Paola A. Camacho-Lemus
What is your main extracurricular activity -- why is it important to you?
Outside of academics, I have been engaged in executive leadership at the Cornell Public Service Center (PSC) for the last four years. I have had the immense pleasure of working with Joyce Muchan, the assistant director of student engagement at the PSC, organizing under the Language Expansion Program (LEP) and the Translator Interpreter Program (TIP). I am currently the president of TIP, and senior advisor of LEP. The work that students do under the PSC is so important because they are not only learning about how to be better global leaders and citizens, they are taking an active role to improve the community they are now a part of and permeating the Cornell bubble to work toward improvement in peoples’ lives. Personally, I have been committed to language-based justice issues since before my high school years; I have been a Spanish interpreter at local clinics and schools in my desert communities and being able to continue similar efforts in Ithaca has been absolutely integral to my moral survival here.
What was your most profound turning point while at Cornell?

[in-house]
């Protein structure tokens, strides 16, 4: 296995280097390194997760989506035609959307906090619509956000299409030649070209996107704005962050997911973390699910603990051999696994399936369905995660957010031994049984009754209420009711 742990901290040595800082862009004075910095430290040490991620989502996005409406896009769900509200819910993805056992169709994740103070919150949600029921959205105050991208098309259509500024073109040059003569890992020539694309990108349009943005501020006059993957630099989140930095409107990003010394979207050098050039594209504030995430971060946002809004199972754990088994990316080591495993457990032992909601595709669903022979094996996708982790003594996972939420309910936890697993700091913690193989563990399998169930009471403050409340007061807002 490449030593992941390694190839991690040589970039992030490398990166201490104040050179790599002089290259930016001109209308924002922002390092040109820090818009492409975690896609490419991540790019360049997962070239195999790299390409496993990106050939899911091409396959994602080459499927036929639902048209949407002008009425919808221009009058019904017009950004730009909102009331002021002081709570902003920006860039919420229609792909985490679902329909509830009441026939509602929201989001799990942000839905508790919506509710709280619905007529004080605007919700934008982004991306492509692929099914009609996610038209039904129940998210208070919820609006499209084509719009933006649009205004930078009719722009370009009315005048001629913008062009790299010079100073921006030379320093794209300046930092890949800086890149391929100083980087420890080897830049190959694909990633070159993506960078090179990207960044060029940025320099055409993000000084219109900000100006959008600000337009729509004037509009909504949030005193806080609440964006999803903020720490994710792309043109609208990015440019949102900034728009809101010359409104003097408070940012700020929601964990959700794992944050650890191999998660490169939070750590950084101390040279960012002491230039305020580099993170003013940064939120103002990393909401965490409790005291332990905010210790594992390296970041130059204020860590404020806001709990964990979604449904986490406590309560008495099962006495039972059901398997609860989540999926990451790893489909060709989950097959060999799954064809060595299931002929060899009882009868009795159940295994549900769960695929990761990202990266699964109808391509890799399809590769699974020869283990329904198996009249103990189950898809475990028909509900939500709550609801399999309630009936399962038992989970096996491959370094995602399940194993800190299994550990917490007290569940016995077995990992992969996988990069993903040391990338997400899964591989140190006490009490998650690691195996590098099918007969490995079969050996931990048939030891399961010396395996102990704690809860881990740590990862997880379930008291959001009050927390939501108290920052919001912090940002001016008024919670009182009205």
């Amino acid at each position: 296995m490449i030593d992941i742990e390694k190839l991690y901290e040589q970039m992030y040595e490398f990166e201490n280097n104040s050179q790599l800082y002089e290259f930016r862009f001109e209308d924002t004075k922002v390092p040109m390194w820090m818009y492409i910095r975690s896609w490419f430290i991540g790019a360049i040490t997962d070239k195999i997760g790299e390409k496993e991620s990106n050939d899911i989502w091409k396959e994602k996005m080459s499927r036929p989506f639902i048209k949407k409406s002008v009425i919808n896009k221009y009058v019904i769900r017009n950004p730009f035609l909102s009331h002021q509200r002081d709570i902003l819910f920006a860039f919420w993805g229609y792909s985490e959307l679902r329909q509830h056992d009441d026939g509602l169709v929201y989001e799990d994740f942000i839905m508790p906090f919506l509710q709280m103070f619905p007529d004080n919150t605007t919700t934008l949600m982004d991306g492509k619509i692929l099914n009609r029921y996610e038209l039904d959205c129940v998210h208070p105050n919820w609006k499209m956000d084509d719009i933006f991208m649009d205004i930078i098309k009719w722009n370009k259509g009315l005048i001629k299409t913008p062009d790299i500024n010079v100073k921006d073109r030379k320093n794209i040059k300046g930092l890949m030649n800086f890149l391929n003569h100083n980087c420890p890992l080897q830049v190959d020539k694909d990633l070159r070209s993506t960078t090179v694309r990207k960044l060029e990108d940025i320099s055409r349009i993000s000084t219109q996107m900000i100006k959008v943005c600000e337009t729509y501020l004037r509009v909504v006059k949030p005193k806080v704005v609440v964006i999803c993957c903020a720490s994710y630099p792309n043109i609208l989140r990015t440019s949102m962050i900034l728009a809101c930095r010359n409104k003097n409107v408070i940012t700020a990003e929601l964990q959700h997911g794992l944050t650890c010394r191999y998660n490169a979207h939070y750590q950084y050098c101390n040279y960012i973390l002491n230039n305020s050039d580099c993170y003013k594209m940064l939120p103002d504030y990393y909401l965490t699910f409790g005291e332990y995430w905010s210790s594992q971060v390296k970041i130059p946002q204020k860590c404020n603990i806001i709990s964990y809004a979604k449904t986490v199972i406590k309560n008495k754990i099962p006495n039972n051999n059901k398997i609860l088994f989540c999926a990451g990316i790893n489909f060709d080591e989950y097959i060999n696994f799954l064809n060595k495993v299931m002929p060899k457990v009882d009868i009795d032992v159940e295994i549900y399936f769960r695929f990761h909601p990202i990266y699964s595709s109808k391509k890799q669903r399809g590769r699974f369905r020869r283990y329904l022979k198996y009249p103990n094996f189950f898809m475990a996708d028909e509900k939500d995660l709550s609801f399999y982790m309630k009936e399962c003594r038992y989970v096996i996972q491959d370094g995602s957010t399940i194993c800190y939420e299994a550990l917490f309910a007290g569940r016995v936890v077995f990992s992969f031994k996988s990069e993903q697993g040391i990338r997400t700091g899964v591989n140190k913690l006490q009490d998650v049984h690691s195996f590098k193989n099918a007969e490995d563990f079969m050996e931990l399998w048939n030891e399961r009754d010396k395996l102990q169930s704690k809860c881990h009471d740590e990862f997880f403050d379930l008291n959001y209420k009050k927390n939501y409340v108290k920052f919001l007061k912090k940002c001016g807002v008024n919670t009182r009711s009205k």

My sophomore year at Cornell, I took Professor Jane Law’s Zen Buddhism course, which included a summer travel component to Japanese temples and monasteries. The trajectory of the course, lectures, literature and assignments, as well as experiencing Zen practice in monastic settings, was simply life-changing. Returning home from this trip, I discovered it had held its momentum in my everyday life and changed the way I perceive my relationship to silence, food, belongings, space and other sentient beings. My experience reinforced my beliefs in the kind of effect I want my future research to produce, and it also came to increase the amount of care and consideration I imbued in my actions and decisions. During this trip I was able to dismantle a mental roadblock I had set in my own way and since then, I have continued to engage in that introspection.
If you were to offer advice to an incoming first year student, what would you say?
To those who can see the meaningfulness behind serving others, I would heavily encourage seeking issues that you feel strongly about and take action. If you feel strongly about human rights, mental health, child protection, representation, equity, etc., join an organization that works towards these issues or start an initiative. Find work that doesn’t just fulfill you academically, find work that fulfills your sense of purpose.